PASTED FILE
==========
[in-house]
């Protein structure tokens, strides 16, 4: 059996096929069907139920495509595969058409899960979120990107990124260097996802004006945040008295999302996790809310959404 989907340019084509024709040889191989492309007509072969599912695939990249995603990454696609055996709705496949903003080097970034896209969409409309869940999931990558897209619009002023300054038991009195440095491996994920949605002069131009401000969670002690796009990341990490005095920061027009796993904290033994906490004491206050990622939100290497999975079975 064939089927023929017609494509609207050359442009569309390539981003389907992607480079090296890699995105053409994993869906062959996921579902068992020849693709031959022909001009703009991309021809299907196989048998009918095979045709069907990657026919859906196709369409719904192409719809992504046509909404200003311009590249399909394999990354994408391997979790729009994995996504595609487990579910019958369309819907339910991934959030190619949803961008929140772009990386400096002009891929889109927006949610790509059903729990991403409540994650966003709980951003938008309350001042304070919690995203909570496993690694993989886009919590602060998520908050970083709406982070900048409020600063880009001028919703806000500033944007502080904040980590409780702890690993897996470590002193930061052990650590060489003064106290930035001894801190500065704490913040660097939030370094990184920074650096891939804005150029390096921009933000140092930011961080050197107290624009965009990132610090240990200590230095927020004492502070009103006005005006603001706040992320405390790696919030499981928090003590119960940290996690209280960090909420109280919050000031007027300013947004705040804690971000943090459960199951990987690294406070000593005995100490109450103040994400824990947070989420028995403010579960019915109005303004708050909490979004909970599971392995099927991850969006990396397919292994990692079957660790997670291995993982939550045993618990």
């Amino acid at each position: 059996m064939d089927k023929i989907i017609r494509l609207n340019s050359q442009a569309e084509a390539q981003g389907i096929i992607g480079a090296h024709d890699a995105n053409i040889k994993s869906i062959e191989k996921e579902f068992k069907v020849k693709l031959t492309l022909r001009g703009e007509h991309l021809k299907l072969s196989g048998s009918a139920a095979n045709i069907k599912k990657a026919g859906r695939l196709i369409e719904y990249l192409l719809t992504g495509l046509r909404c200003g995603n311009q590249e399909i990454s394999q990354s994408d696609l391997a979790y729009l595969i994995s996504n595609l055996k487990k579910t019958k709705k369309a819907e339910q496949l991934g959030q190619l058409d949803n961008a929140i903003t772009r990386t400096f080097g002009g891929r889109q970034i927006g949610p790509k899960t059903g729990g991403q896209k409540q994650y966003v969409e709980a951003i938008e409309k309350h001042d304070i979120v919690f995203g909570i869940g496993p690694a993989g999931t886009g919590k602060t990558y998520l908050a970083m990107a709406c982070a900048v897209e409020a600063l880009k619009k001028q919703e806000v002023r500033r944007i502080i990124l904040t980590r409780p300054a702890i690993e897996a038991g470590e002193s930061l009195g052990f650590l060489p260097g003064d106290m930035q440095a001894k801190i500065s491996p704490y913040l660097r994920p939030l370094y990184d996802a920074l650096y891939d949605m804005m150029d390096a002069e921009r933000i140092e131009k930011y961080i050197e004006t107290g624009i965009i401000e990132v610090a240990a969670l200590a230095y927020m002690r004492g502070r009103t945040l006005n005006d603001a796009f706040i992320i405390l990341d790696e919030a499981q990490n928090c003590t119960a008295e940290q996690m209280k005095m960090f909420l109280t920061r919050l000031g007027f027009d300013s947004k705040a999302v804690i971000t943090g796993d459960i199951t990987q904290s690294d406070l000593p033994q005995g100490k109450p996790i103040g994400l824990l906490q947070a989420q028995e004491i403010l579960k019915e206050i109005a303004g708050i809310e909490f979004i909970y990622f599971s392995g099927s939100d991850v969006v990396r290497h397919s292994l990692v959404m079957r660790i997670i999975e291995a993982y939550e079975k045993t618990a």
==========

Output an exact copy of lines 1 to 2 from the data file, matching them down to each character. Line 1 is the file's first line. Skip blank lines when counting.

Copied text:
[in-house]
């Protein structure tokens, strides 16, 4: 059996096929069907139920495509595969058409899960979120990107990124260097996802004006945040008295999302996790809310959404 989907340019084509024709040889191989492309007509072969599912695939990249995603990454696609055996709705496949903003080097970034896209969409409309869940999931990558897209619009002023300054038991009195440095491996994920949605002069131009401000969670002690796009990341990490005095920061027009796993904290033994906490004491206050990622939100290497999975079975 064939089927023929017609494509609207050359442009569309390539981003389907992607480079090296890699995105053409994993869906062959996921579902068992020849693709031959022909001009703009991309021809299907196989048998009918095979045709069907990657026919859906196709369409719904192409719809992504046509909404200003311009590249399909394999990354994408391997979790729009994995996504595609487990579910019958369309819907339910991934959030190619949803961008929140772009990386400096002009891929889109927006949610790509059903729990991403409540994650966003709980951003938008309350001042304070919690995203909570496993690694993989886009919590602060998520908050970083709406982070900048409020600063880009001028919703806000500033944007502080904040980590409780702890690993897996470590002193930061052990650590060489003064106290930035001894801190500065704490913040660097939030370094990184920074650096891939804005150029390096921009933000140092930011961080050197107290624009965009990132610090240990200590230095927020004492502070009103006005005006603001706040992320405390790696919030499981928090003590119960940290996690209280960090909420109280919050000031007027300013947004705040804690971000943090459960199951990987690294406070000593005995100490109450103040994400824990947070989420028995403010579960019915109005303004708050909490979004909970599971392995099927991850969006990396397919292994990692079957660790997670291995993982939550045993618990």